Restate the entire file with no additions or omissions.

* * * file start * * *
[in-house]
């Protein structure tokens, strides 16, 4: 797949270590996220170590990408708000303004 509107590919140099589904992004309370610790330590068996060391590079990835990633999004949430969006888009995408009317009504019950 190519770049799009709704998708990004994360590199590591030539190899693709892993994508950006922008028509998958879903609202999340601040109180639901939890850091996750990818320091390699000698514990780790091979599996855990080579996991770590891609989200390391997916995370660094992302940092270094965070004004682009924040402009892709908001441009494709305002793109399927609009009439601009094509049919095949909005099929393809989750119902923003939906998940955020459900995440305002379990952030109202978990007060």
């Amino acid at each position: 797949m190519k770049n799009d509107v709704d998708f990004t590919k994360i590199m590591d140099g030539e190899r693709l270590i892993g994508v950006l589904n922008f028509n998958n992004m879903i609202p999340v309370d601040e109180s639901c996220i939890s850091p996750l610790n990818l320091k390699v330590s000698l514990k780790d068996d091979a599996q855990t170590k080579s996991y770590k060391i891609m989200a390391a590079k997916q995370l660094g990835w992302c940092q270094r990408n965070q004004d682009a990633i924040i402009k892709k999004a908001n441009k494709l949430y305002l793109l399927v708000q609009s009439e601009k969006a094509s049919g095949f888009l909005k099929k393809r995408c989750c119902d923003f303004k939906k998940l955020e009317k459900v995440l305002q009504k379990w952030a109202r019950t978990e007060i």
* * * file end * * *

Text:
[in-house]
């Protein structure tokens, strides 16, 4: 797949270590996220170590990408708000303004 509107590919140099589904992004309370610790330590068996060391590079990835990633999004949430969006888009995408009317009504019950 190519770049799009709704998708990004994360590199590591030539190899693709892993994508950006922008028509998958879903609202999340601040109180639901939890850091996750990818320091390699000698514990780790091979599996855990080579996991770590891609989200390391997916995370660094992302940092270094965070004004682009924040402009892709908001441009494709305002793109399927609009009439601009094509049919095949909005099929393809989750119902923003939906998940955020459900995440305002379990952030109202978990007060």
């Amino acid at each position: 797949m190519k770049n799009d509107v709704d998708f990004t590919k994360i590199m590591d140099g030539e190899r693709l270590i892993g994508v950006l589904n922008f028509n998958n992004m879903i609202p999340v309370d601040e109180s639901c996220i939890s850091p996750l610790n990818l320091k390699v330590s000698l514990k780790d068996d091979a599996q855990t170590k080579s996991y770590k060391i891609m989200a390391a590079k997916q995370l660094g990835w992302c940092q270094r990408n965070q004004d682009a990633i924040i402009k892709k999004a908001n441009k494709l949430y305002l793109l399927v708000q609009s009439e601009k969006a094509s049919g095949f888009l909005k099929k393809r995408c989750c119902d923003f303004k939906k998940l955020e009317k459900v995440l305002q009504k379990w952030a109202r019950t978990e007060i």